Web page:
As the capital braces for violence at President-Elect Joe Biden's inauguration next week, Andrew Sullivan points out the obvious:

We could have...the beginning of an ongoing, armed insurgency, denying the legitimacy of the democratically elected government of the United States, backed by a hefty chunk of one of the two major parties.

Josh Marshall points out that the GOP has hobbled our resistance to this disease for 30 years or longer:

Go back to April 1995 and the bombing of the Oklahoma City Federal Building. This sparked the first widespread interest in the militia movement which had begun to take root in the country in the 1980s. But Republicans, who had just taken control of Congress in January of that year, quickly shifted gears to defending militias as conservatives being smeared the association with McVeigh and his accomplices. Indeed, in June of 1995 the Senate held a hearing aimed at humanizing members of the militia movement as little more than very motivated conservative activists. As Ken Adams of one Michigan militia group told Senators at the hearing: “What is the militia?. We are doctors, lawyers, people getting involved in their government.”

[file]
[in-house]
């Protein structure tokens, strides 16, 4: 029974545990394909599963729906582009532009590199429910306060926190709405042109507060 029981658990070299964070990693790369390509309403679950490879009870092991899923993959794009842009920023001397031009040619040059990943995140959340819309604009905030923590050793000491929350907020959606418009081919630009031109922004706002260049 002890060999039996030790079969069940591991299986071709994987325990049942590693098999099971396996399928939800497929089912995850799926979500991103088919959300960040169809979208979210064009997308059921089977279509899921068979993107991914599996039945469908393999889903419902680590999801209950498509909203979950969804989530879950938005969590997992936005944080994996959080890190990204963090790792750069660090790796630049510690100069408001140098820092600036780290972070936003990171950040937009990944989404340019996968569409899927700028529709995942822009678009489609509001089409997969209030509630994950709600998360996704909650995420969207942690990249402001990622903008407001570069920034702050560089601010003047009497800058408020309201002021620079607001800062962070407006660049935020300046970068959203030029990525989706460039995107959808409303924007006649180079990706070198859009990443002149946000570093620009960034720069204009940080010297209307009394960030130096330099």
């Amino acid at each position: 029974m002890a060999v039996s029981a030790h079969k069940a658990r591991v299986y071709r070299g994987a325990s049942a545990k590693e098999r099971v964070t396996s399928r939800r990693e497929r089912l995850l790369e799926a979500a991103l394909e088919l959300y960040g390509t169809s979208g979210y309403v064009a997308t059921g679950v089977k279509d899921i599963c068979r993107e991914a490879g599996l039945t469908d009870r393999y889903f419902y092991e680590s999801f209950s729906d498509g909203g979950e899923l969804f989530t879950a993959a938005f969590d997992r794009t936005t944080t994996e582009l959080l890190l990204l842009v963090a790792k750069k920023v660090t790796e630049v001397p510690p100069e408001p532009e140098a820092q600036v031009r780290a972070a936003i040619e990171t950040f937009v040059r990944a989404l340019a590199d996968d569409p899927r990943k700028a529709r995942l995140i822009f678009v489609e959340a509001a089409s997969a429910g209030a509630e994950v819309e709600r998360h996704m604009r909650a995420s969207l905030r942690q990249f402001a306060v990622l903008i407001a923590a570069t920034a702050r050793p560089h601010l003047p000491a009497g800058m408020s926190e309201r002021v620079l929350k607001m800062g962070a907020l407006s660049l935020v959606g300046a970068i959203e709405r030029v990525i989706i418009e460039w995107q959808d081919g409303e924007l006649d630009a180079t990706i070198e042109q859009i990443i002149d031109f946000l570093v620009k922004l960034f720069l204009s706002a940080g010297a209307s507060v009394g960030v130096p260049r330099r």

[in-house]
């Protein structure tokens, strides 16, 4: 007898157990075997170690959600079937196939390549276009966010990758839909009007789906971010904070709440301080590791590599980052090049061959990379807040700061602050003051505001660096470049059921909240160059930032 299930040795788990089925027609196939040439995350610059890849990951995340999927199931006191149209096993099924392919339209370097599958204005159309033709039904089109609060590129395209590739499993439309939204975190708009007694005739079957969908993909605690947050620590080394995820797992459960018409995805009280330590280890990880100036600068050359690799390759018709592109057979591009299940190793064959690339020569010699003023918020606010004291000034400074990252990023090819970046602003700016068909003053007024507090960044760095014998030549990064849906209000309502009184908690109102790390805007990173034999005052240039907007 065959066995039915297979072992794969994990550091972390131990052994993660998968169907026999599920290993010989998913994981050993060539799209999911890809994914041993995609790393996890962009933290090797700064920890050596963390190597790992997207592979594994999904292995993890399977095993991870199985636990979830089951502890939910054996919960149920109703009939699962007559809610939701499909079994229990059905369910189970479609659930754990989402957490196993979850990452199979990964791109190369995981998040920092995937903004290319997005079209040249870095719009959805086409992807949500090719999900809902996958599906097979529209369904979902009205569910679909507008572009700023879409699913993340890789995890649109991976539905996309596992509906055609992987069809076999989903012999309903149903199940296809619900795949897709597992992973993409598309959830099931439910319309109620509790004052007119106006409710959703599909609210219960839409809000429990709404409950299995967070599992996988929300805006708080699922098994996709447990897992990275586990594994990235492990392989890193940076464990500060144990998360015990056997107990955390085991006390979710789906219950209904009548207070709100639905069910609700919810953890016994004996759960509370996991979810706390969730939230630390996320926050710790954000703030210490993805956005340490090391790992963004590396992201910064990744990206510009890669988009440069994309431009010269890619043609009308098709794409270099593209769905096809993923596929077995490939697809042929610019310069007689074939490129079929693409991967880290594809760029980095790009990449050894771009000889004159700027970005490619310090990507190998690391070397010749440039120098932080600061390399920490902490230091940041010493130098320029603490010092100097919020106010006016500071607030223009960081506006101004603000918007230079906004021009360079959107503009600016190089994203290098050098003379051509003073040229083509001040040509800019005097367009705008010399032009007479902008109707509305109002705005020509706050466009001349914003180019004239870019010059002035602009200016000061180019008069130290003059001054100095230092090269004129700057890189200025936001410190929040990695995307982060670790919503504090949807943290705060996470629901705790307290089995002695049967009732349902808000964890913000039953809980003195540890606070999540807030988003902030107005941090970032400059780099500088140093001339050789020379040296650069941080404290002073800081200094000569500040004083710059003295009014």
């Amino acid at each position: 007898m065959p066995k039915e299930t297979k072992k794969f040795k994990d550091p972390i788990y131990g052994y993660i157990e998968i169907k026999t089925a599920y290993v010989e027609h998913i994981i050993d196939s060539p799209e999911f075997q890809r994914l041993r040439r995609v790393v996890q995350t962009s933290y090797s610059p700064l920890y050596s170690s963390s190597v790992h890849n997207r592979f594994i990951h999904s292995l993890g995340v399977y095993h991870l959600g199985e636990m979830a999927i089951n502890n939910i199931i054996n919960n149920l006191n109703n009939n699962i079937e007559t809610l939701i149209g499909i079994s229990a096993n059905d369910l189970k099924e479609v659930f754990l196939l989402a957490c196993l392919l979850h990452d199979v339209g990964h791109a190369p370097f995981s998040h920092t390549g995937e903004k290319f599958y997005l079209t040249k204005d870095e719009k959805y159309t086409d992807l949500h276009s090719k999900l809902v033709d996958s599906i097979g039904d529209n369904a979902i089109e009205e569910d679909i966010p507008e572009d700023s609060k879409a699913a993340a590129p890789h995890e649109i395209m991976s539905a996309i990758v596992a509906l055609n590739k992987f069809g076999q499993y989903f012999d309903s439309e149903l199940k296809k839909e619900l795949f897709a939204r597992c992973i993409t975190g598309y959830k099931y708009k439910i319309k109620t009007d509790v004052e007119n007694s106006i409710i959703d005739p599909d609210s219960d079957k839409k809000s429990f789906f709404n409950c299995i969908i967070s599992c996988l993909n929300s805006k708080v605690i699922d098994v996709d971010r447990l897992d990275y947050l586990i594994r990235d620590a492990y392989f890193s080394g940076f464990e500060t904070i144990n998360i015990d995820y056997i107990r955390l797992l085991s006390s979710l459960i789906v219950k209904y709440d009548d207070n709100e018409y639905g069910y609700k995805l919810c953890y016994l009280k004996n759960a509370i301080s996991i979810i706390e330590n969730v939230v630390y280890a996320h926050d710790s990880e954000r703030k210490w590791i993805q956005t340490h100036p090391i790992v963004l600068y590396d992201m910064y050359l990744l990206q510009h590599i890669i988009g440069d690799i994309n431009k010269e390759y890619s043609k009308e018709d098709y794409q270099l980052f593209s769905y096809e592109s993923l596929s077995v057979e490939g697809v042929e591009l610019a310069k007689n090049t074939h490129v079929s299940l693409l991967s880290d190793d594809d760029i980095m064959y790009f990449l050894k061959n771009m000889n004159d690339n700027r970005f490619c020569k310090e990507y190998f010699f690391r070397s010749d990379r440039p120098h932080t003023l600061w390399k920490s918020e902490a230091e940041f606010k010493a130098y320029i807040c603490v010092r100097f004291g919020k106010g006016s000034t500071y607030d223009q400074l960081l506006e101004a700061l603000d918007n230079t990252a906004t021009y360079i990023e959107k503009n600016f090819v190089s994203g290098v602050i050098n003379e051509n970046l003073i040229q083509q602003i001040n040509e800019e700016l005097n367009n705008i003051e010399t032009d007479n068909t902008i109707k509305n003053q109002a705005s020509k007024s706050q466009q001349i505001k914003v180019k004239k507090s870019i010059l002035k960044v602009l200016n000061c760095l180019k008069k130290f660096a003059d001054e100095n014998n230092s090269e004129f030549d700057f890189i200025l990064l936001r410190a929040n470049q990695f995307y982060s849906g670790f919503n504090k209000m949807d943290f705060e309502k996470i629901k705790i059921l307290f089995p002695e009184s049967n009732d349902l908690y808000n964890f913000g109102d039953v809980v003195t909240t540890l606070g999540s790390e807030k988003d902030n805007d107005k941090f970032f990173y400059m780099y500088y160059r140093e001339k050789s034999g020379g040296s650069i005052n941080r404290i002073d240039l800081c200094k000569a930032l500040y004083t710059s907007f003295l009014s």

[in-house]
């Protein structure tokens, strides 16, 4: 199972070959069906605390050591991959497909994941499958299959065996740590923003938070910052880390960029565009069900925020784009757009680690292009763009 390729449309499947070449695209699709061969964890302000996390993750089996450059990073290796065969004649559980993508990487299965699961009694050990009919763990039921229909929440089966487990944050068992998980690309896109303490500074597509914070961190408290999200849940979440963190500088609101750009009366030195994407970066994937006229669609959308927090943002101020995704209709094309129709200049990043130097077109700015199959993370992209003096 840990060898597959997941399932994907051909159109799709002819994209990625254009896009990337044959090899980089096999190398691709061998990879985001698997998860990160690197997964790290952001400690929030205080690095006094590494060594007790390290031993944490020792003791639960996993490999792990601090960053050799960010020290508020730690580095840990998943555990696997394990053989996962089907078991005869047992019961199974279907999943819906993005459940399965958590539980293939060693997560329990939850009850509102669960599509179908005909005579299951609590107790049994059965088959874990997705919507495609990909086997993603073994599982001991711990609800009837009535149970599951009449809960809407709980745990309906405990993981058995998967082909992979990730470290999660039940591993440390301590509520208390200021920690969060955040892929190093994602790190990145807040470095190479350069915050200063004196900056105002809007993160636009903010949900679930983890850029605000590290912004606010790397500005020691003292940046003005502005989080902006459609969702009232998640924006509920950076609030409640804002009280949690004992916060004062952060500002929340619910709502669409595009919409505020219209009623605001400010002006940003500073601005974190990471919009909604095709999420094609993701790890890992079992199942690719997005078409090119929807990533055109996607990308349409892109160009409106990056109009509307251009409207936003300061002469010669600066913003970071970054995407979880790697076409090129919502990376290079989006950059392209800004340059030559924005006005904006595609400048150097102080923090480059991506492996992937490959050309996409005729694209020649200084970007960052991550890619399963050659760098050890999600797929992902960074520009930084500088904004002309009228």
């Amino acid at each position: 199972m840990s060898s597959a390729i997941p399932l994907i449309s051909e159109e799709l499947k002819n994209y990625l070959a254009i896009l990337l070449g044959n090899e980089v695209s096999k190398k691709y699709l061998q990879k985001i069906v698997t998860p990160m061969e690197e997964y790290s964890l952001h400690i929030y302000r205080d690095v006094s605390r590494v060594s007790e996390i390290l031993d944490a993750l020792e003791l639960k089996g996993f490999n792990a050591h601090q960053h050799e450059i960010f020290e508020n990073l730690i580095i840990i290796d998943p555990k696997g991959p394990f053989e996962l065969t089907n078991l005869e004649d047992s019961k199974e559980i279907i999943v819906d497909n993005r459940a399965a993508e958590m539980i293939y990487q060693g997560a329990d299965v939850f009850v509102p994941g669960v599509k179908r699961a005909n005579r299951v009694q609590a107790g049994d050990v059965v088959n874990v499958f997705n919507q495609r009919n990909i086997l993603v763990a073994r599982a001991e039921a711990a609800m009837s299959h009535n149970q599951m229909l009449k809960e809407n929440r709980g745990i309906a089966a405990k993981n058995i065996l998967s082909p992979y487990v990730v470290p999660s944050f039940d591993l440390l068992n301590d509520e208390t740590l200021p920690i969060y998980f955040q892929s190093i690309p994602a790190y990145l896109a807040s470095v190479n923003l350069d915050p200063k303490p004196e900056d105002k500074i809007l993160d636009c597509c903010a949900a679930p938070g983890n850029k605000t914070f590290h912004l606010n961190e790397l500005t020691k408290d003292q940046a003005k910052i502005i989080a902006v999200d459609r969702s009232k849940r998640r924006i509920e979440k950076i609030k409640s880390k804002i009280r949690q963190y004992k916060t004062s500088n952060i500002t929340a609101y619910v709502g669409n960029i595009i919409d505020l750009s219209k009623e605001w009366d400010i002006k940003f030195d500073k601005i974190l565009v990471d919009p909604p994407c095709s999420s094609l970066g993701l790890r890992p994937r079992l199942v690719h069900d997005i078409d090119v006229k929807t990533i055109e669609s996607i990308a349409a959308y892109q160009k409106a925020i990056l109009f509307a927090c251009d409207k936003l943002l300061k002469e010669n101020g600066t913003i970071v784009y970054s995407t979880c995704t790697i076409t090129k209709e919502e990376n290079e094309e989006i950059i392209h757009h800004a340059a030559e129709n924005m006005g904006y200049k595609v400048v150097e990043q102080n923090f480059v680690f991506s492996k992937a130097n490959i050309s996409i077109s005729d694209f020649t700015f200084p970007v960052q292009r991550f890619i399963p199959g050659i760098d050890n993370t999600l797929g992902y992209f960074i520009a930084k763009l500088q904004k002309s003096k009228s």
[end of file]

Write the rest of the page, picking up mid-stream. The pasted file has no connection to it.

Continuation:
[W]e’ve seen four or four cycles of this drama over the last twenty-five to thirty years: the US government is prevented from taking even basic steps to combat violent right wing extremism because the Republican party either forbids it (when Republicans are in power) or makes the political costs prohibitively high (when Democrats are).

Every time it’s the same. And the coddling of right wing extremists and terrorists by the institutional GOP has led us to a place where a government that spends approaching a trillion dollars a year on military and intelligence capacities had its seat of government stormed by an insurrectionist crowd acting at the behest of a renegade President.

As I said to a London-based colleague this morning, things will be strange over here for a few years, at least.